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Directive has been serving the Oneonta area since 1993, providing IT Support such as technical helpdesk support, computer support, and consulting to small and medium-sized businesses.

Don’t Let Your Organization Get Bullied by Copyright Lawyers

Don’t Let Your Organization Get Bullied by Copyright Lawyers

No business owner wants to deal with potential lawsuits, but over the last few years several companies have been constructed for the sole purpose of crawling the web and finding businesses to send copyright claims to. While copyright laws are important, these businesses aren’t looking to defend the sanctity of intellectual property, they are predators trying to squeeze a little money out of small businesses like yours.

Remember back in the early 2000s when the Recording Industry Association of America (RIAA) made headlines by suing a bunch of grandmothers, children, homeless people, and the deceased over illegally downloading songs off of services like Napster, Limewire, and Kazaa?

This sort of feels the same way.

It works like this: They have automated tools that constantly scour the web looking for websites and social media accounts that are using images that are owned or distributed by one of a handful of major image repositories. When they find a site, the tools look up the email and mailing addresses on the website or associated with the domain registration, and start sending threatening letters requesting that you pay large sums of money in order to settle things outside of court.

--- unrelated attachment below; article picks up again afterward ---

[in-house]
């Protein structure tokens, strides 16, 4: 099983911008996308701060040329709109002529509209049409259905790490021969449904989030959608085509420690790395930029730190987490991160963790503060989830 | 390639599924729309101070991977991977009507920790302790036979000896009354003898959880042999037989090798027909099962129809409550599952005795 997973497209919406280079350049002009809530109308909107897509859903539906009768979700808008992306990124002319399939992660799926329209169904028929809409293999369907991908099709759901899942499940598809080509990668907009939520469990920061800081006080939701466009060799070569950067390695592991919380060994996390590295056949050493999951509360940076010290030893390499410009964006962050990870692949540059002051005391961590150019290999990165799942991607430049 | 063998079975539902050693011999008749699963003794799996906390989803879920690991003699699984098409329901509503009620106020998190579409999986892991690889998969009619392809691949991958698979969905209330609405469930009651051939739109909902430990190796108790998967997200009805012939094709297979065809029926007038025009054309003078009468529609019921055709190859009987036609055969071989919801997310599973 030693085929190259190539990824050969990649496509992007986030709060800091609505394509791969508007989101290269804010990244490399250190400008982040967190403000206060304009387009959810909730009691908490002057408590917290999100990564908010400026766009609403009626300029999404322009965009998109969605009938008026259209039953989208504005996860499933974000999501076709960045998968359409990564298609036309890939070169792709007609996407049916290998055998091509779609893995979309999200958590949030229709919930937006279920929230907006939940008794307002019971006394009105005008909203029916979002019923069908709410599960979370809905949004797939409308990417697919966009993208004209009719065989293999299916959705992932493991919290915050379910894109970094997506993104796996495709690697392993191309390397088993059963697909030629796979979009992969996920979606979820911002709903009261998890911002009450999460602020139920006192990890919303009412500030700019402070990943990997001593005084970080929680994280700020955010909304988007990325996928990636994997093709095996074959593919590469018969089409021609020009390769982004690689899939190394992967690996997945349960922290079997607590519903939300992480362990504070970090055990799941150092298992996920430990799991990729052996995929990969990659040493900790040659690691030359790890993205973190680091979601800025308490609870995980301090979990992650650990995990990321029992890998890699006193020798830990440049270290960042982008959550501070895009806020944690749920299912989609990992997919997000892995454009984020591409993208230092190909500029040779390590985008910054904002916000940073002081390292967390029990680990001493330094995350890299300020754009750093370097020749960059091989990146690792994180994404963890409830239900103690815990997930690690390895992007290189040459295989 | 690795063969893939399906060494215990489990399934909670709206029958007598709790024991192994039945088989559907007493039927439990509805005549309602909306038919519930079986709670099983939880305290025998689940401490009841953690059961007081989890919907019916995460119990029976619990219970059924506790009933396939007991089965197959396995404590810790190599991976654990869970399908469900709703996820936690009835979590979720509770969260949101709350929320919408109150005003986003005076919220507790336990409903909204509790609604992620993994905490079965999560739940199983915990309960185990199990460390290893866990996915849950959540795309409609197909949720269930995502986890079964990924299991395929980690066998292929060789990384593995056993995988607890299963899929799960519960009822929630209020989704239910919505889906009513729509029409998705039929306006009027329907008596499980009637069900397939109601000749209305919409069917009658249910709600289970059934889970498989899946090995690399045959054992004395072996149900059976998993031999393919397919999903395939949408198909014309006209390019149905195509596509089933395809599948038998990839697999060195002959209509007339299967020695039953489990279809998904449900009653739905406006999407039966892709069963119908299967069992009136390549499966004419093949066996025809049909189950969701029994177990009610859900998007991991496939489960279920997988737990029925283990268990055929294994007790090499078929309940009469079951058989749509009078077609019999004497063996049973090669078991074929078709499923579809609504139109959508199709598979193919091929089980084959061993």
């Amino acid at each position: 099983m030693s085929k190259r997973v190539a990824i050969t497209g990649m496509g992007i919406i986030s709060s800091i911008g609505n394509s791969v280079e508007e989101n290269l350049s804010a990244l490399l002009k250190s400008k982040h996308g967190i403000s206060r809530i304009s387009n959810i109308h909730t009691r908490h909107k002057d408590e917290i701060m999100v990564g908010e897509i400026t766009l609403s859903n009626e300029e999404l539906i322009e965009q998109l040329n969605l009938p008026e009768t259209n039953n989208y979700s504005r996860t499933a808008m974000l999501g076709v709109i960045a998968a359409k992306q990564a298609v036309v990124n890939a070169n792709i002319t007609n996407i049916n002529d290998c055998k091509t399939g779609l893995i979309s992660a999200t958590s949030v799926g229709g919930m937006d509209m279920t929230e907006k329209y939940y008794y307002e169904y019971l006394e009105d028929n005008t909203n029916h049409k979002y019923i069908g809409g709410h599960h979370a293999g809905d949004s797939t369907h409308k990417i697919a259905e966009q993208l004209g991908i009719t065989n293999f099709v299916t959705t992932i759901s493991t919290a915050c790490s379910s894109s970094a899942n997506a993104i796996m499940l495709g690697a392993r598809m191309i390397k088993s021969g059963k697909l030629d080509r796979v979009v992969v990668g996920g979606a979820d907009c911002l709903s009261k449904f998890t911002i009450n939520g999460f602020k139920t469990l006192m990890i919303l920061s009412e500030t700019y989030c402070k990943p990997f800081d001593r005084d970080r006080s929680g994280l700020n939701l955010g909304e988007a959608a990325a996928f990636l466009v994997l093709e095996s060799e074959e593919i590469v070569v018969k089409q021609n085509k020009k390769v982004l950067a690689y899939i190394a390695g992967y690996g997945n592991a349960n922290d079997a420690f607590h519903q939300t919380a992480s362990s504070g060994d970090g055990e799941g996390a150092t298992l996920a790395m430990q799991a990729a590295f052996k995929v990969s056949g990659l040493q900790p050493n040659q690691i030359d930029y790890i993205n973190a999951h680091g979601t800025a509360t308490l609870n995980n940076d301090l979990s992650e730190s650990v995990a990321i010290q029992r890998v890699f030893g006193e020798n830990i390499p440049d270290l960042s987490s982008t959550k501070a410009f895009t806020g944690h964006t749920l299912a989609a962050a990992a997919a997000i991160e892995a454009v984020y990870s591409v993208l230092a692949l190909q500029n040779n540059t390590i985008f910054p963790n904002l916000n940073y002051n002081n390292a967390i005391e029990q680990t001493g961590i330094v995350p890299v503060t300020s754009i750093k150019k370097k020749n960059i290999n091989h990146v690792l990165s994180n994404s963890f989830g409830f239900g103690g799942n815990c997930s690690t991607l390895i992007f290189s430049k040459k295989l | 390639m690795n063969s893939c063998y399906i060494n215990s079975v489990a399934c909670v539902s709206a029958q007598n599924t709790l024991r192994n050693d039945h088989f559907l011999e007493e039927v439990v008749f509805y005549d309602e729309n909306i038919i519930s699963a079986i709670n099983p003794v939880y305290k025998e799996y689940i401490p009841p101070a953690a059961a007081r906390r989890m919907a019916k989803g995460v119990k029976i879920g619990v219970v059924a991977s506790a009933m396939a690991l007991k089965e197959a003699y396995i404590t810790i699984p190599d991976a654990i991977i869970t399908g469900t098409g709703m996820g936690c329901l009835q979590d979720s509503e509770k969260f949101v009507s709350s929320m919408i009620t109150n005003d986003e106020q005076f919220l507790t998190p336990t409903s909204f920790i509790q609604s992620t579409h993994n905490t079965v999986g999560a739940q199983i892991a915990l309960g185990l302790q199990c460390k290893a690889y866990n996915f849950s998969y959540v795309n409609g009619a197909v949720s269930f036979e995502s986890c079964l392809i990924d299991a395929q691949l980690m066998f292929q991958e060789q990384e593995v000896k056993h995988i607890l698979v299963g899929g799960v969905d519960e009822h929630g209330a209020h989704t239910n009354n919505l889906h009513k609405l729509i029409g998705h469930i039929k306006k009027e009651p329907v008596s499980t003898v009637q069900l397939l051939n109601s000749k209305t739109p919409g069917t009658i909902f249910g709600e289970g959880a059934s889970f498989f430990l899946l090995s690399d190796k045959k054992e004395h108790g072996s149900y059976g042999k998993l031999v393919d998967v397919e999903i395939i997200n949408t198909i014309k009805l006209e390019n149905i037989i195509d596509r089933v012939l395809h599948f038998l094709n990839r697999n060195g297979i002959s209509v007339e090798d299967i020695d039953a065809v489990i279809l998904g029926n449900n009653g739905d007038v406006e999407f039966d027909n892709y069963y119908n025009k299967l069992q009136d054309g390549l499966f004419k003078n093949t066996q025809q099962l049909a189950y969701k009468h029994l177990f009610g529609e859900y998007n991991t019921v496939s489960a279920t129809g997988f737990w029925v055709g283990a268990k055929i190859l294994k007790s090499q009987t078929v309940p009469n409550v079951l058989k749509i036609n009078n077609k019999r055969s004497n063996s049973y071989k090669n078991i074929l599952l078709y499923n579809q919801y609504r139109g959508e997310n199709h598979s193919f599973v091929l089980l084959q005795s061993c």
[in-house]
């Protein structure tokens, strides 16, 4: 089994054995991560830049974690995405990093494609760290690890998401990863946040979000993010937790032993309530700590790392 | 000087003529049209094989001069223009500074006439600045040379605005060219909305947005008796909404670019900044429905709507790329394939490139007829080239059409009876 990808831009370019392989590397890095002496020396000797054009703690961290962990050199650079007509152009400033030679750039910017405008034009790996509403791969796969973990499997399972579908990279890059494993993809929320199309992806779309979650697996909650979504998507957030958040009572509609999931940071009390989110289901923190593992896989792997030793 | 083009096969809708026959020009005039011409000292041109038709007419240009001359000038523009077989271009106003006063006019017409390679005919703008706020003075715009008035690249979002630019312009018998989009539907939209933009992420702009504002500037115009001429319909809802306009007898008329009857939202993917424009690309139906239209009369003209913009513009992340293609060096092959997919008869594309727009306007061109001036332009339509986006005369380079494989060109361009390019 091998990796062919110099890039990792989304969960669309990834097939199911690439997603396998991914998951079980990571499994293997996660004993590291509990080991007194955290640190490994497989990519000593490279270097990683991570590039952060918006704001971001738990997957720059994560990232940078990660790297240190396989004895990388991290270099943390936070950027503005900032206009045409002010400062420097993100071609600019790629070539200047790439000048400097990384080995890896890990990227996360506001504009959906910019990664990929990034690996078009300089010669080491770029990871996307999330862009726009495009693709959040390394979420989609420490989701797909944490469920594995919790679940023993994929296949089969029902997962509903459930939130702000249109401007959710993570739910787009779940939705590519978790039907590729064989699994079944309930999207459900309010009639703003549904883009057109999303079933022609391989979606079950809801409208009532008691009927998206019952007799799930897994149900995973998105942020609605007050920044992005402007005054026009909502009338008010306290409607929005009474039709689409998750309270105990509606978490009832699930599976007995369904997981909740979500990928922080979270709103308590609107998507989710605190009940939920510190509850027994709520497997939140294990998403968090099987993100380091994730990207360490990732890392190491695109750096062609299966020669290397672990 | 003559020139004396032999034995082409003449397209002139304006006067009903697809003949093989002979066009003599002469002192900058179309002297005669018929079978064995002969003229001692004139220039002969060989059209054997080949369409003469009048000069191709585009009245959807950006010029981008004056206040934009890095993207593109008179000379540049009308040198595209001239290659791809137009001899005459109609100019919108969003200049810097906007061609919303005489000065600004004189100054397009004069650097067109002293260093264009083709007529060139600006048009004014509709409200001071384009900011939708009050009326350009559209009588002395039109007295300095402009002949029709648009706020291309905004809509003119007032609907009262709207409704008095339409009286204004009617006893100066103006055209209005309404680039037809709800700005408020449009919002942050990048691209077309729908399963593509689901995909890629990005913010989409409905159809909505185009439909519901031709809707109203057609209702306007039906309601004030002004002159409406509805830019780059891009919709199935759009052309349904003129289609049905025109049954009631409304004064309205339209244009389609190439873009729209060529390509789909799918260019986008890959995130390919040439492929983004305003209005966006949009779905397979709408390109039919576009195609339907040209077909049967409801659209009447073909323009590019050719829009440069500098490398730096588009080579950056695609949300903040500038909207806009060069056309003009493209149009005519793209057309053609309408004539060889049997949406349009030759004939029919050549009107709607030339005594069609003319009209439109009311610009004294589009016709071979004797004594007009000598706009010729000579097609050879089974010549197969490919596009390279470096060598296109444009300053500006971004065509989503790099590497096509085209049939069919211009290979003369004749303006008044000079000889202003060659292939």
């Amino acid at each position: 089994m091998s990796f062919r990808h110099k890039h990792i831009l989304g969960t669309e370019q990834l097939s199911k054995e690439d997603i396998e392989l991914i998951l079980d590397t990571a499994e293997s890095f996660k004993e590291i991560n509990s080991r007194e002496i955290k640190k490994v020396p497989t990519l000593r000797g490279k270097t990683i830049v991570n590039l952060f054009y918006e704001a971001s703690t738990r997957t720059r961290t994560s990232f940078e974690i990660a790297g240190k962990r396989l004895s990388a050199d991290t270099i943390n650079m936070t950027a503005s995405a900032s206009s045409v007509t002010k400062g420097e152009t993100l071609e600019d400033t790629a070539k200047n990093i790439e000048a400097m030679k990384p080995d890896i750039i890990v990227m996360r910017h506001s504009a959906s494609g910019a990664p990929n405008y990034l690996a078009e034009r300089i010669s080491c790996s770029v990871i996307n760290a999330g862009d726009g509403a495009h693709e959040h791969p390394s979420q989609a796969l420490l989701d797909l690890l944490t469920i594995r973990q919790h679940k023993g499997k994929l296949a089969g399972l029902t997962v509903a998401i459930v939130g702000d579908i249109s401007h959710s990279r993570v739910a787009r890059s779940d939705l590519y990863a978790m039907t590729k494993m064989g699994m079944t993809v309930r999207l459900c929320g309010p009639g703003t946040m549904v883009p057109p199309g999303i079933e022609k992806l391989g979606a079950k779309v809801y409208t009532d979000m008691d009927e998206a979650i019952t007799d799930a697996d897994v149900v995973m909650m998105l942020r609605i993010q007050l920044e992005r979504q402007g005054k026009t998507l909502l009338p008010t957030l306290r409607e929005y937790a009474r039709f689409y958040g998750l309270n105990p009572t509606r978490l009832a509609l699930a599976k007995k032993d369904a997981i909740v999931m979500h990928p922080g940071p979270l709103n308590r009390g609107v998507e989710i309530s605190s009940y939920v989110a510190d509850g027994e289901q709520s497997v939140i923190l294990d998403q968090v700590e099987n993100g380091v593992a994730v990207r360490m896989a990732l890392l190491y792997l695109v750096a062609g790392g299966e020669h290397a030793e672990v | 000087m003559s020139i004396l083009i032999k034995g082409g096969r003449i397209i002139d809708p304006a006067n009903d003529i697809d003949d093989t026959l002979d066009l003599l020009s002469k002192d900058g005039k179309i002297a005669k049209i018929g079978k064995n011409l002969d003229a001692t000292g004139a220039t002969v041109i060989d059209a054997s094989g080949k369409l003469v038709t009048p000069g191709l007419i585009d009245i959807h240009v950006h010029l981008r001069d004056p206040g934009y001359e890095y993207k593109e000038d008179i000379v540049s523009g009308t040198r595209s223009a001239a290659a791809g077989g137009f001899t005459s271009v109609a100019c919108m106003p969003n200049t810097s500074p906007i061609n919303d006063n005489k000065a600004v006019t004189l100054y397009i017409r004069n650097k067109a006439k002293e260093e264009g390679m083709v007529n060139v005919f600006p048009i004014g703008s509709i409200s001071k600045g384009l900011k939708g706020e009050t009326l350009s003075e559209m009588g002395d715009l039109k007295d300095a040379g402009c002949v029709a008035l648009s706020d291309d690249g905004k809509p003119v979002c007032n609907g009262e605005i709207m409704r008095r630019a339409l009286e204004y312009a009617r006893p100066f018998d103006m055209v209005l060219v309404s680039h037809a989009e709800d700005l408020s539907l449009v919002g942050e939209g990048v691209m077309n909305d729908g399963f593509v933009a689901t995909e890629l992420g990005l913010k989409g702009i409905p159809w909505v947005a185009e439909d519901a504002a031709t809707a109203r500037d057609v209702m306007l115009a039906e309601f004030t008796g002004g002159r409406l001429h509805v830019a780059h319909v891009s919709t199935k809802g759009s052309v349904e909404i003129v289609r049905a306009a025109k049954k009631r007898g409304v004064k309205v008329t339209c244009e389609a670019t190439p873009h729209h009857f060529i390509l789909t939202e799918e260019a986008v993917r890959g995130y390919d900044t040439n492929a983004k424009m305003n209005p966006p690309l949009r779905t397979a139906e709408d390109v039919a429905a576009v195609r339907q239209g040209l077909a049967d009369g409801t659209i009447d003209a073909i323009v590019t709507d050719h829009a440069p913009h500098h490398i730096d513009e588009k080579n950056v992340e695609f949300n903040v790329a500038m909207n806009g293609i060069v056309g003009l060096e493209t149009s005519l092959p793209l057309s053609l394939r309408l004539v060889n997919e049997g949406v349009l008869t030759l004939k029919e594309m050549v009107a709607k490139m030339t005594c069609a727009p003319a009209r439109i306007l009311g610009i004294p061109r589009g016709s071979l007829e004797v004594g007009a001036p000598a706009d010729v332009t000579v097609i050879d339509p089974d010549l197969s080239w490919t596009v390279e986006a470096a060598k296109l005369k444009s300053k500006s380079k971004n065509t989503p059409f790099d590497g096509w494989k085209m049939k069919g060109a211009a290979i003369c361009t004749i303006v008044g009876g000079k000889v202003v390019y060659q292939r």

Let’s look at the root of the problem:

Many Organizations Break Copyright Law with Their Websites and Marketing

The only reason these jpeg ambulance chasers exist is because it is a pretty widespread problem, and it’s easy for them to find organizations that might be breaking the law. In our experience, this is especially common with smaller orgs and non-profits, where the organization might have a volunteer or intern handle pushing out little website updates. 

Here’s the thing; over 3 billion images are shared online each and every day, and most of them (more than 80 percent) are “stolen.” 

Okay, but what does that mean?

When someone shares a funny meme on Facebook, the image is usually someone else’s intellectual property. That funny picture of the Minion saying, “Don’t talk to me until I’ve had my coffee,” belongs to some other entity. Essentially, someone else took that property, slapped some text over it, and distributed it without written permission of the copyright owner. The same goes for an artsy photo of a forest adorned with an inspirational quote from Steve Jobs. You didn’t take the photo, and you probably don’t have explicit permission to use it.